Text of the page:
Dreams, mostly. You will sleep your way into your childhood home, only with jello walls spinning into paper staircases. According to Dreamsopedia, a dream involving a childhood bedroom represents forgiveness. Others think going back means you desperately want to revisit a time in your life when things weren’t complex. Another site, Auntyflow.com, says you need fun! If you’re in the bedroom, this is your sign to pursue delight. The reliability of these sources is beside the point. Universality is what’s important. Everyone dreams about coming back to their twin size bed.
Phone calls work at first. But then life gets loud and the strings that connect you to the family you came from become frayed or knotted. One of you is interrupted by the drive-through pharmacist. The other can barely hear over the screech of a subway train. People say the wrong thing. They use the wrong tone. Speak straight to their best intentions in dreams. The verb for dreams is “interpret.” Not decipher or anything sharp, like resolve. We assign colors to dreams. We speak of flying and falling, not the way the volume of our voices trailed up before one of us hung up. Keep communication abstract. Feelings are warmer there.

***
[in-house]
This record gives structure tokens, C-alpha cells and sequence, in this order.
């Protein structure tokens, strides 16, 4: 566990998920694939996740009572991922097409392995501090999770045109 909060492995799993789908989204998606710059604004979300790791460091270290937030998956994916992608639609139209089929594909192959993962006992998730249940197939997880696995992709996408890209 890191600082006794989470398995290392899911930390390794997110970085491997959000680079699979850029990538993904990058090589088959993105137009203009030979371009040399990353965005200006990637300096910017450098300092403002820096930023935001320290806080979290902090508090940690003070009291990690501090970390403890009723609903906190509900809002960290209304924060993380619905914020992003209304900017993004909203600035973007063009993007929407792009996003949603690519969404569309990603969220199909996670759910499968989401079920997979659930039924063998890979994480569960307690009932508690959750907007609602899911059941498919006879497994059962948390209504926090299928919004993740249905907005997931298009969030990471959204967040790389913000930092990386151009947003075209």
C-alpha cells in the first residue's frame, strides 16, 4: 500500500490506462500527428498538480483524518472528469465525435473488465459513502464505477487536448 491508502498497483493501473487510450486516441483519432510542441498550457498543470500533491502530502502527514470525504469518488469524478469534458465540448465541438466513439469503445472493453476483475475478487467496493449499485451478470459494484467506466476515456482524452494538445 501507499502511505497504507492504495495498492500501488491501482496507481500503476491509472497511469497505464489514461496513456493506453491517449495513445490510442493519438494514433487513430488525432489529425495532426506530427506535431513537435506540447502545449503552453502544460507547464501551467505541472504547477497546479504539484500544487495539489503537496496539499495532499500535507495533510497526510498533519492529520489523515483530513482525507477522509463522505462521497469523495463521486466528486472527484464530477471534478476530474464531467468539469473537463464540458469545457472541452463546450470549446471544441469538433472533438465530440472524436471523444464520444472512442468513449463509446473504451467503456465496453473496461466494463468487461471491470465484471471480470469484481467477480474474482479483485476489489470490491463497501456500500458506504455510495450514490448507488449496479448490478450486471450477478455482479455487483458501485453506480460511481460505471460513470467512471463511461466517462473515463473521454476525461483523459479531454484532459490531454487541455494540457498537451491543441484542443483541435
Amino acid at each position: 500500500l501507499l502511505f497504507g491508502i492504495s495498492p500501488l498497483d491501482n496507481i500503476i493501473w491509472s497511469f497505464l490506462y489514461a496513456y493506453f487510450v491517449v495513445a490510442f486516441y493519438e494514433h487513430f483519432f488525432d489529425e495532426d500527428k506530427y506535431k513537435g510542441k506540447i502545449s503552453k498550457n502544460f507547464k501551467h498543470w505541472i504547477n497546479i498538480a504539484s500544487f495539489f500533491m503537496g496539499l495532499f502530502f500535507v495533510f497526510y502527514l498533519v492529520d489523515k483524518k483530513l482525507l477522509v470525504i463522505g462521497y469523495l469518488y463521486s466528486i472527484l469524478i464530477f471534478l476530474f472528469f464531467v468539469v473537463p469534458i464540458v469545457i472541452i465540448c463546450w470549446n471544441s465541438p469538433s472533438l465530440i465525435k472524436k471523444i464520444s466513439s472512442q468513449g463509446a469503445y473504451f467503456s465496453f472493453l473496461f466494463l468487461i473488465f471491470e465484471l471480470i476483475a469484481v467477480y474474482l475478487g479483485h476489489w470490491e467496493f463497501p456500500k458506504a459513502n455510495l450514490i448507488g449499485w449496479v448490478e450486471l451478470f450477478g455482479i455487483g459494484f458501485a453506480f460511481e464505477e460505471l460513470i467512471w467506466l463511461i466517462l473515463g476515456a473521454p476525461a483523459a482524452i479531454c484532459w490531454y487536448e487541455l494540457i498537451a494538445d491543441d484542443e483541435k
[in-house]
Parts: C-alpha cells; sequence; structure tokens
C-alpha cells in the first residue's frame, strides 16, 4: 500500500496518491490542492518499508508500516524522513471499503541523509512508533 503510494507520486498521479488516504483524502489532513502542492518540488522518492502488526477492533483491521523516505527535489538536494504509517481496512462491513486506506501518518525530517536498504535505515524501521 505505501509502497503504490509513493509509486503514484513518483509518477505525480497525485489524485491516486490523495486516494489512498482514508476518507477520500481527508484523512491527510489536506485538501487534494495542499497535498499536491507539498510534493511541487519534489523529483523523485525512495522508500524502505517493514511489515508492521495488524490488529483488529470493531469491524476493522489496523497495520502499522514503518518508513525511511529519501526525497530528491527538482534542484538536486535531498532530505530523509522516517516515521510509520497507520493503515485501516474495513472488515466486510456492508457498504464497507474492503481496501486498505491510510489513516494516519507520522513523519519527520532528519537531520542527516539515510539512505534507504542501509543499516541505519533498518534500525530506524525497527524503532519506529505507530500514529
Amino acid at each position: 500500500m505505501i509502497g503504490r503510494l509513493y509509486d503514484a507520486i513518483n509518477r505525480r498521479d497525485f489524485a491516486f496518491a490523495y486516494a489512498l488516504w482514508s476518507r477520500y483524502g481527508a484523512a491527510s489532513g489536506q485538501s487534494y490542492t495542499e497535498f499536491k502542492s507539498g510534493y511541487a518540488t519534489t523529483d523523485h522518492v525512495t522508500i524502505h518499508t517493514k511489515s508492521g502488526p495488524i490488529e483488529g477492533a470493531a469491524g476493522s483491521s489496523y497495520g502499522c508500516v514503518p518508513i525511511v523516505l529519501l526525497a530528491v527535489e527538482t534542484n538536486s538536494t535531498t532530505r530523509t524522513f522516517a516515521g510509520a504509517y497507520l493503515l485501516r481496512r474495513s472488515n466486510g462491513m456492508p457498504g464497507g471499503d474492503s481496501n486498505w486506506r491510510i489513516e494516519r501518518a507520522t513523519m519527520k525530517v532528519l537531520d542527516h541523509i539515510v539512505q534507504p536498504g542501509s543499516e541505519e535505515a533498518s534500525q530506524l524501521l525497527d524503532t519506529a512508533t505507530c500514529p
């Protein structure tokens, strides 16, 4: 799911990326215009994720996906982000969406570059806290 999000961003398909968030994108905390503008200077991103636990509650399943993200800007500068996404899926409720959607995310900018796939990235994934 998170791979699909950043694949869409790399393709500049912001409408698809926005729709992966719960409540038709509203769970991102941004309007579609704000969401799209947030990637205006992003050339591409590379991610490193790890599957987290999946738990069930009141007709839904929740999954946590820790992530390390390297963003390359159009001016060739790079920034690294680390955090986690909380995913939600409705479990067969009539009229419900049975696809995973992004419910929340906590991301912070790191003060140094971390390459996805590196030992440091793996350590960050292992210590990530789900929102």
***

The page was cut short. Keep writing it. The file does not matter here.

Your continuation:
Frequently Asked Questions:
Q. What can be done about the childhood relics, all the movie stubs and stuffed animals?
A. “Have nothing in your house that you do not know to be useful, or believe to be beautiful,” William Morris
Q. My parents sold my childhood home. They moved to Florida. There are no memories. Should I expect the same “coming home” symptoms upon visiting?
A. “Perhaps home is not a place but simply an irrevocable condition,” James Baldwin
Q. Something animalistic, like teenage angst all grown up, takes over when I have to sleep in my childhood bedroom. What’s the point?
A. “If I see it in nature, I know it will work in a home,” Miles Redd
Q. I have my own home, my own disappointed grown up children, and tubs of decorations in the basement for the holidays. Why is it that every time Christmas rolls around, I only ever want to leave?
A. “The ache for home lives in all of us,” Maya Angelou
Stop eating dairy…..50 points
Meet your highschool boyfriend for a drink…..100 points
Drink warm beer in the garage…..25 points
Recycle childhood artworks…..100 points
Rewatch home videos of birthday parties…..50 points
Go to church…..200 points
Forget where the silverware lives…..50 points
Read a childhood diary…..100 points
Drag an empty cart through the grocery store…..50 points
Watch three movies in a row…..50 points
Cry in the parking lot…..100 points
Wear slippers outdoors…..50 points
Call a new place home…..500 points